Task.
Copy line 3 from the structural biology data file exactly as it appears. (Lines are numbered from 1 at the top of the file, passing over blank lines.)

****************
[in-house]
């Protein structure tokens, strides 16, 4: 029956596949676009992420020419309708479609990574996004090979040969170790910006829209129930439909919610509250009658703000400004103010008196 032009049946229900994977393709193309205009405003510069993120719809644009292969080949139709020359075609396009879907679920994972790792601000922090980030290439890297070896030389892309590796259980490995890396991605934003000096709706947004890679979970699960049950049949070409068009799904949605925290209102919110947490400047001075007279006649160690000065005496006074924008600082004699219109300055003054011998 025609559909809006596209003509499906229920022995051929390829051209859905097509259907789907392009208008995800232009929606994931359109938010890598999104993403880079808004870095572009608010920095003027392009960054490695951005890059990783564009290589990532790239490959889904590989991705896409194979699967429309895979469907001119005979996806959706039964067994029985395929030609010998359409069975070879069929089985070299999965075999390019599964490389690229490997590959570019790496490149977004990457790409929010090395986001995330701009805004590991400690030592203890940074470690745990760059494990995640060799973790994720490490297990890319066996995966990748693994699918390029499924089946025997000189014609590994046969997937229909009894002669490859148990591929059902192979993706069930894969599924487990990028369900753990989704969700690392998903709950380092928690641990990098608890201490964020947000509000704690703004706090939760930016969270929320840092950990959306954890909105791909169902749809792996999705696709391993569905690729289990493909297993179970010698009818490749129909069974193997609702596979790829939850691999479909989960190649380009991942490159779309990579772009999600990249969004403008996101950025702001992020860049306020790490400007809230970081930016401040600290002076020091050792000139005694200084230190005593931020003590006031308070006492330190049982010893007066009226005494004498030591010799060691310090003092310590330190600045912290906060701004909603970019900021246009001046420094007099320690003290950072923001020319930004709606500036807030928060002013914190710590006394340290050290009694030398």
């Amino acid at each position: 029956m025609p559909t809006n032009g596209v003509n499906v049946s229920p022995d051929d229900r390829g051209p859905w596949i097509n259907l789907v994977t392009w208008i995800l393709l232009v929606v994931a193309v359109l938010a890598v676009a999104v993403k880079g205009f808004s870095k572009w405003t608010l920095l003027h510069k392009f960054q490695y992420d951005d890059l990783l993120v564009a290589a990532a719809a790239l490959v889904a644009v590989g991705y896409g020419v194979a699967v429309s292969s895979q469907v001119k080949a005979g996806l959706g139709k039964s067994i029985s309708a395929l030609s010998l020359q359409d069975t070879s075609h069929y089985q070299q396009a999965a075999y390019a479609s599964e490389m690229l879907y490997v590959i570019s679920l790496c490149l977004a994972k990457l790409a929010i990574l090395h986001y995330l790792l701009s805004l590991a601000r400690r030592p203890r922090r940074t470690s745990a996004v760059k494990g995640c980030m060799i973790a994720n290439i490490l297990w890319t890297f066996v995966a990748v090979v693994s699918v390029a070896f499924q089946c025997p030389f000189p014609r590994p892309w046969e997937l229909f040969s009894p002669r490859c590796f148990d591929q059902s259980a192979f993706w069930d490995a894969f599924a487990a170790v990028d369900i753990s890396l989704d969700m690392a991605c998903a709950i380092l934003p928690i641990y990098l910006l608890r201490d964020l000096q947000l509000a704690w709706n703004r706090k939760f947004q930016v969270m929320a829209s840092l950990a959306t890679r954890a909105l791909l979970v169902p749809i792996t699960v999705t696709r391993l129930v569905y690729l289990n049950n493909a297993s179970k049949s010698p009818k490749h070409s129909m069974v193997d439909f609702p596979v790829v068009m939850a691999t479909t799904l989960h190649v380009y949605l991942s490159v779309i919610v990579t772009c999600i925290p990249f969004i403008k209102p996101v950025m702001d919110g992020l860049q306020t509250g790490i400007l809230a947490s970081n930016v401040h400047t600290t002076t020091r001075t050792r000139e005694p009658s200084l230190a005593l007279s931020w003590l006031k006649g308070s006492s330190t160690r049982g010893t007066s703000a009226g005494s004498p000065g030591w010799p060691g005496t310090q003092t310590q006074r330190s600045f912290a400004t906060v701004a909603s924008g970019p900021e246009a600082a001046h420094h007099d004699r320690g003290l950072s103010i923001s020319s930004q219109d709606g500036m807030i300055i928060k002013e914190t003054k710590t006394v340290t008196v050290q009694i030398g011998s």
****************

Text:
């Amino acid at each position: 029956m025609p559909t809006n032009g596209v003509n499906v049946s229920p022995d051929d229900r390829g051209p859905w596949i097509n259907l789907v994977t392009w208008i995800l393709l232009v929606v994931a193309v359109l938010a890598v676009a999104v993403k880079g205009f808004s870095k572009w405003t608010l920095l003027h510069k392009f960054q490695y992420d951005d890059l990783l993120v564009a290589a990532a719809a790239l490959v889904a644009v590989g991705y896409g020419v194979a699967v429309s292969s895979q469907v001119k080949a005979g996806l959706g139709k039964s067994i029985s309708a395929l030609s010998l020359q359409d069975t070879s075609h069929y089985q070299q396009a999965a075999y390019a479609s599964e490389m690229l879907y490997v590959i570019s679920l790496c490149l977004a994972k990457l790409a929010i990574l090395h986001y995330l790792l701009s805004l590991a601000r400690r030592p203890r922090r940074t470690s745990a996004v760059k494990g995640c980030m060799i973790a994720n290439i490490l297990w890319t890297f066996v995966a990748v090979v693994s699918v390029a070896f499924q089946c025997p030389f000189p014609r590994p892309w046969e997937l229909f040969s009894p002669r490859c590796f148990d591929q059902s259980a192979f993706w069930d490995a894969f599924a487990a170790v990028d369900i753990s890396l989704d969700m690392a991605c998903a709950i380092l934003p928690i641990y990098l910006l608890r201490d964020l000096q947000l509000a704690w709706n703004r706090k939760f947004q930016v969270m929320a829209s840092l950990a959306t890679r954890a909105l791909l979970v169902p749809i792996t699960v999705t696709r391993l129930v569905y690729l289990n049950n493909a297993s179970k049949s010698p009818k490749h070409s129909m069974v193997d439909f609702p596979v790829v068009m939850a691999t479909t799904l989960h190649v380009y949605l991942s490159v779309i919610v990579t772009c999600i925290p990249f969004i403008k209102p996101v950025m702001d919110g992020l860049q306020t509250g790490i400007l809230a947490s970081n930016v401040h400047t600290t002076t020091r001075t050792r000139e005694p009658s200084l230190a005593l007279s931020w003590l006031k006649g308070s006492s330190t160690r049982g010893t007066s703000a009226g005494s004498p000065g030591w010799p060691g005496t310090q003092t310590q006074r330190s600045f912290a400004t906060v701004a909603s924008g970019p900021e246009a600082a001046h420094h007099d004699r320690g003290l950072s103010i923001s020319s930004q219109d709606g500036m807030i300055i928060k002013e914190t003054k710590t006394v340290t008196v050290q009694i030398g011998s």